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Machine learning (ML)  in credit risk is not new. There is an increasing body of evidence demonstrating its superior ability to assess credit risk.

Yet only a handful of institutions in the UK have moved from proof of concept to actively deploying ML in credit decisioning.

Here we look at three issues that may be behind the delay and offer another point of view.

1 Concerns over lack of transparency, increased risk of bias and regulatory sanctions.

Last year’s Credit Scoring & Credit Control Conference had 21 presentations showcasing the substantial uplift ML offers over current industry practice – but only 4 related to an actually deployed solution.

Many institutions seem hesitant about introducing this in practice. In the past, that hesitancy was caused by concerns over issues such as lack of transparency and interoperability. Leaders feared not being able to explain decisions to customers, breaching regulatory compliance, making biased or unfair decisions.


These arguments no longer hold. At the conference above, for example, seven presentations set out robust evidence on good fairness of ML, while a further six presented highly usable explainability tools.

The Bank of England and the FCA have now published several reports inviting the industry to help define best practice standards for advanced credit risk models. There is no regulatory sanction against carefully designed and controlled ML credit risk models.

2 It is all too much effort – this is not a true top priority

There is no doubt most leadership teams do now recognise and endorse the use of advanced ML in credit decisioning. Funds are invested in state-of-the-art decisioning engines for orchestrating ML solutions. Dedicated data science teams are set up to build powerful ML credit risk models.

However, for the vast majority, operational deployment of advanced ML is new territory. As such there will be unknown risks, issues and operational defects to fix. Almost for certain, more than one implementation attempt will be needed. It is very tempting to give up after the first signs of an implementation bug. There are, the argument goes, more important things to get on with.


It is precisely when deployment doesn’t go smoothly that it should be made a priority. Leadership teams who understand the importance of this need to give it sustained attention.

Understandably, there are competing priorities. There might be a long queue of credit strategy changes fighting for limited resources. There might be new product launches, pricing updates, system ‘change-freezes’.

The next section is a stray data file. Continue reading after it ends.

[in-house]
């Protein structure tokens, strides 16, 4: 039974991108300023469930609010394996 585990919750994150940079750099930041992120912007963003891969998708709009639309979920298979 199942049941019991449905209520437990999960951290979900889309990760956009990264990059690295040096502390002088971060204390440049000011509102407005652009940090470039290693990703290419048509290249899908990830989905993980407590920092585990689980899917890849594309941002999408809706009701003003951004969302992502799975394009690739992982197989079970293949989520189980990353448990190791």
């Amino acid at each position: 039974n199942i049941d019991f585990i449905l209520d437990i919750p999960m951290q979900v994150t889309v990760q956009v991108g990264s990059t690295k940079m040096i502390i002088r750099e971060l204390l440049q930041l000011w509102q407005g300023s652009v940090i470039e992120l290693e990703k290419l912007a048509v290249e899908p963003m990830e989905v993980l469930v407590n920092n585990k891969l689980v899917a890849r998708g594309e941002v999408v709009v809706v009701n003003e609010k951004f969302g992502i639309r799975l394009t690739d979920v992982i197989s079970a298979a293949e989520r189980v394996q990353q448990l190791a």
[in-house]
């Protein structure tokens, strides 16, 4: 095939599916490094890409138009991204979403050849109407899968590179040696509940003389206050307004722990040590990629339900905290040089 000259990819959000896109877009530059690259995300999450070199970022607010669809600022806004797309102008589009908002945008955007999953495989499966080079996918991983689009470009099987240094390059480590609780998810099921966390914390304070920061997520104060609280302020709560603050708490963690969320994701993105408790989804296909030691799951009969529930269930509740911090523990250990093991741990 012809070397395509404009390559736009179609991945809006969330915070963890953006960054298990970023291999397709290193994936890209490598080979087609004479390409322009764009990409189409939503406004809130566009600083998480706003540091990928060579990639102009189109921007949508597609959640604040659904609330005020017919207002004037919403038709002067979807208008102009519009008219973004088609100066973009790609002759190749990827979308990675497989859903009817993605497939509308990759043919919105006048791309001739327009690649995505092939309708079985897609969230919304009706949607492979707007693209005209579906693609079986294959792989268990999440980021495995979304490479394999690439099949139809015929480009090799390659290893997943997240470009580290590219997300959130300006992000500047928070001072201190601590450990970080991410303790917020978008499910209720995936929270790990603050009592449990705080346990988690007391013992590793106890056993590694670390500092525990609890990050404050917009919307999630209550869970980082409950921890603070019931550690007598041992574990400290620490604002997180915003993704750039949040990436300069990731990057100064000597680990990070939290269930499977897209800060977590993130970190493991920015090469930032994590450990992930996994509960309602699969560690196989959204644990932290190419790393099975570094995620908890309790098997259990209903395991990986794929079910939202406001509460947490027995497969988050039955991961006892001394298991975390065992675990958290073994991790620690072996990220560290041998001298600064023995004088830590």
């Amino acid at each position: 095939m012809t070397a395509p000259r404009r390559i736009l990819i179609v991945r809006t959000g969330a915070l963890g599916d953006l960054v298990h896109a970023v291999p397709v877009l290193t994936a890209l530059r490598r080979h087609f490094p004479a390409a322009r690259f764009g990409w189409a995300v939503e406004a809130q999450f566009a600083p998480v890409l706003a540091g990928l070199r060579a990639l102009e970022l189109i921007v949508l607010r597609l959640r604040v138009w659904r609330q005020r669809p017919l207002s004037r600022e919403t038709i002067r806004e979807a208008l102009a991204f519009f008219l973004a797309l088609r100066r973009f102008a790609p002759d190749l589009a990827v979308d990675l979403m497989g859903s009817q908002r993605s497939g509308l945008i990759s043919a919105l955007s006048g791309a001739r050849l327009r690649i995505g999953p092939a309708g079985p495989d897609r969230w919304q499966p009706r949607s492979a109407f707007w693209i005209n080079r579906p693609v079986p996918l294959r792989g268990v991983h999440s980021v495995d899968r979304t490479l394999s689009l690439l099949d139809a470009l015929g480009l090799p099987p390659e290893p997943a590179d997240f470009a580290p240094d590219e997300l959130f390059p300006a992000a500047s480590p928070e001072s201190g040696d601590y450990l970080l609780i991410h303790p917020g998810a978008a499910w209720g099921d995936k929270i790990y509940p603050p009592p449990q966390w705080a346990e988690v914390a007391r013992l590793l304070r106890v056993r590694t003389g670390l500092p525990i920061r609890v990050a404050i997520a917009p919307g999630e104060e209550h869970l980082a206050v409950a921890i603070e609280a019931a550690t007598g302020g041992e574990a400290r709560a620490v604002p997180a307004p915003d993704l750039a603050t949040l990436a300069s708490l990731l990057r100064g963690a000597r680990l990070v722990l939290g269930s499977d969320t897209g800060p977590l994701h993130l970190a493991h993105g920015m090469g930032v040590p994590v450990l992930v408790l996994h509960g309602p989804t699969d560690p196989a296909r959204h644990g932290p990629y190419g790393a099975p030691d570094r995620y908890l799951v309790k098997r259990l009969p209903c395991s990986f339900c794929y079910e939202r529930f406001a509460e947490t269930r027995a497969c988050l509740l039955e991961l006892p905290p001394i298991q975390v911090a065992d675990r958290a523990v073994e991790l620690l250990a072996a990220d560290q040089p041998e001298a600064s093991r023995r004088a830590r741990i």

Implementing ML is likely to involve a great deal of analysts’ time and effort to find defects, build and test fixes, system engineering time to re-deploy. This can be seen as interfering in “business-as-usual” operation.

But it is important in those situations to focus on the end result and goal. That is, better and fairer business and customer outcomes that ML credit risk technology delivers. As it becomes the norm, those that are behind the curve risk losing customers who seek a better service whilst they themselves continue running a costlier operation.

3 We gave this project the go-ahead – but then it got stuck

Even when the business leadership does decide to adopt ML techniques – there can be a disconnect between the various layers and departments who are charged with putting this into practice.

Technology providers present their platforms as plug-and-play, ML-ready solutions. However, the reality is often quite different. Sales playbooks conveniently gloss over the most challenging elements of implementing an ML credit risk model. Doing this well involves working together from an early stage.


Early system engagement is vital. Detailed deployment design needs to happen even before the first development data record is collected. System engineers need to be fully integrated in the model-build process, working side by side with the data scientists.

System engineers now need a far greater understanding of ML scripting procedures and code base. Gone are the days of a model developer handing over a Word document to be coded with simple arithmetic and if-else statements. ML models are deployed through pre-coded procedures, often written in open-source.

An ideal end-state is of course to have a highly-skilled ML Ops team in charge of model orchestration. Most organizations are not yet equipped with this new skillset. However, this should not delay operational deployment of advanced ML credit risk models.

Strong early engagement between data scientists and system engineers, including an element of education, can, and does, allow successful implementation of models which deliver transformational value in business and customer outcomes.


Globally, it is clear that machine learning in credit decisioning is already becoming an established technology. Institutions in Asia, the US, and some in the UK and Europe are already using it successfully.

Some reasons for putting this off are understandable – it is not a walk in the park. Glitches can be off-putting. But it is important to stay the course.

The long-term objective is vital to the survival and growth of the business. Advanced credit risk ML offers transformational value, be it in bad debt reduction or fairer customer outcomes.

by Dan Blagojevic PhD

Head of Customer Analytics & Decision Science